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LEARN HOW TO STOP THE INVASIVE SPOTTED LANTERNFLY
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Updated: June 2, 2016
More than 1.3 million housing units, or about 25 percent of all housing units, in Pennsylvania use on-lot septic systems (OLS). However, the true extent of statewide OLS failures and the associated costs for homeowners have not been quantified. Neither the Pennsylvania Department of Environmental Protection (DEP) nor most local governments have maintained effective record keeping systems that allow for the analysis of failure issues. Further, as growth continues in rural Pennsylvania municipalities, there is some concern that there is not enough suitable land for OLS, which may slow future growth.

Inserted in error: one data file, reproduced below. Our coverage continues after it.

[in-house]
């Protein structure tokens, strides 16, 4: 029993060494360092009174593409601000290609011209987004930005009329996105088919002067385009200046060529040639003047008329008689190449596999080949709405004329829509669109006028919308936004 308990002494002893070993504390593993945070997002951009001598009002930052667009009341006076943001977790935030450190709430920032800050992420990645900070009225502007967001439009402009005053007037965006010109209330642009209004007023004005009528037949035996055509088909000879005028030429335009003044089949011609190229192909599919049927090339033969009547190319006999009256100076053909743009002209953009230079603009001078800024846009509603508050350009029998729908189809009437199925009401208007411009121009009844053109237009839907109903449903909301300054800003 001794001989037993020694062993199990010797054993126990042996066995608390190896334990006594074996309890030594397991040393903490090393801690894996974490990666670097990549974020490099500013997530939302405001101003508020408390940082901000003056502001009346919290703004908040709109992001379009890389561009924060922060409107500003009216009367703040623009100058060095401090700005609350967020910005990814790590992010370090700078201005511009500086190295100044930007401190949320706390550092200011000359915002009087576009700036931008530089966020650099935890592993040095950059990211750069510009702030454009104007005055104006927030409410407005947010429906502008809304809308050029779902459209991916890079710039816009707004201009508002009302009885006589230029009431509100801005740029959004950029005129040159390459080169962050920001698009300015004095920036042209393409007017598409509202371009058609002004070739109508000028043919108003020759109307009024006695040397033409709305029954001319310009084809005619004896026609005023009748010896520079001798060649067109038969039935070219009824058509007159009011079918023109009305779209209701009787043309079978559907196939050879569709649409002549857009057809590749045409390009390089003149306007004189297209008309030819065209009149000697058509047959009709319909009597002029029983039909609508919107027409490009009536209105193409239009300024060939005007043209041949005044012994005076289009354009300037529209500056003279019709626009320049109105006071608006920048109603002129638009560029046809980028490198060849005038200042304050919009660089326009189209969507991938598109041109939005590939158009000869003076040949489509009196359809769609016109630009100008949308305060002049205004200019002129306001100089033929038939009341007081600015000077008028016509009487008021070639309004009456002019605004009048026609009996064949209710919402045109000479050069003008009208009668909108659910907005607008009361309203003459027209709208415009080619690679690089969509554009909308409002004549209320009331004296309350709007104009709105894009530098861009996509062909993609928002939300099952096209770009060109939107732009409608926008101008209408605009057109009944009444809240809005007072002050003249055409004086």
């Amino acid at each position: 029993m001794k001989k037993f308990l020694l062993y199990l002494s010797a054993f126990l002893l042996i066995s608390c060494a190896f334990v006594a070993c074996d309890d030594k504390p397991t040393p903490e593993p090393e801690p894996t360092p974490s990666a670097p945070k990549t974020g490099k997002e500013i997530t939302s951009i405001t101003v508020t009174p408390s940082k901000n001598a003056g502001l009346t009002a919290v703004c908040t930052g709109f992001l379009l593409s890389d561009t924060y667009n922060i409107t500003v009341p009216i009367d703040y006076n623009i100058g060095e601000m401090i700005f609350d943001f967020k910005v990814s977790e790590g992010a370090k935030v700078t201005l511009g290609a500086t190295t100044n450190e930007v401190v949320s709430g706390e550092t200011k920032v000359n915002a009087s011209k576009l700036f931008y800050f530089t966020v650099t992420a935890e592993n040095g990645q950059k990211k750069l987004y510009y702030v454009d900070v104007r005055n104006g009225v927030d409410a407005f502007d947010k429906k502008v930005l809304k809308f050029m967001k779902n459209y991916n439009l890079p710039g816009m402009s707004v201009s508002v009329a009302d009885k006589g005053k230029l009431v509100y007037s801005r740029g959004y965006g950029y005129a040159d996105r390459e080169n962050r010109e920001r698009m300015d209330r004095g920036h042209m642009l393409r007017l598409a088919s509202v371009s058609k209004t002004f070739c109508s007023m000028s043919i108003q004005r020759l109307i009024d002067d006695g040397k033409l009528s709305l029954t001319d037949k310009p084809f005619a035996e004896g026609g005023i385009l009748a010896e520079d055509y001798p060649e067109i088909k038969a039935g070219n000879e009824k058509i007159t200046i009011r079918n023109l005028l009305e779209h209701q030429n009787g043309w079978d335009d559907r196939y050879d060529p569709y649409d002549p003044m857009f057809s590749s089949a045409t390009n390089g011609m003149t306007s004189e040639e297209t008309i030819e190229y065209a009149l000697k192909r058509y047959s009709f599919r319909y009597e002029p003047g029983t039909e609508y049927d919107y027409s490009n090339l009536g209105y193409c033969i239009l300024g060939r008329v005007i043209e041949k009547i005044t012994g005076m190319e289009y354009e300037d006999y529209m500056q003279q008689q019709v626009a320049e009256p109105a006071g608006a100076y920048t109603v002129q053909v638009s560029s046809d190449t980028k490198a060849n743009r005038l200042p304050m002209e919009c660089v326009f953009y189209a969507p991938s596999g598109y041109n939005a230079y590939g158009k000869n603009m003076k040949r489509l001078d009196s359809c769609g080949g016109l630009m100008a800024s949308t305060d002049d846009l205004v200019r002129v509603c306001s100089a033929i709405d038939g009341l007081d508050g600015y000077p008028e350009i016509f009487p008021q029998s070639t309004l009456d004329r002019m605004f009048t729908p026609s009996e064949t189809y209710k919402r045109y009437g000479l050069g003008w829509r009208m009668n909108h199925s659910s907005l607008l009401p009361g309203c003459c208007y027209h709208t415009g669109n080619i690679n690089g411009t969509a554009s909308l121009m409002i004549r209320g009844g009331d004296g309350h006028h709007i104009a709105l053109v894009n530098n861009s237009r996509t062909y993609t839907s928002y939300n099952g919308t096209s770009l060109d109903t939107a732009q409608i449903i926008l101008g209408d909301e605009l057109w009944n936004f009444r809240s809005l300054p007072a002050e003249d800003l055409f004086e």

To evaluate these issues, the researchers conducted this study in 2006 by estimating the number of private OLS in Pennsylvania; evaluating septic system repairs to quantify OLS failures, including failure rates, nature of failures, cost of repairs, and causes of failures; evaluating the amount of land available for future housing development using OLS at the municipal level; and examining the relationship between the effective date of Act 537 plans and the number of repair permits issued.
Some of the most significant findings from the study are as follows:
The complete report is available on the Center for Rural Pennsylvania website.
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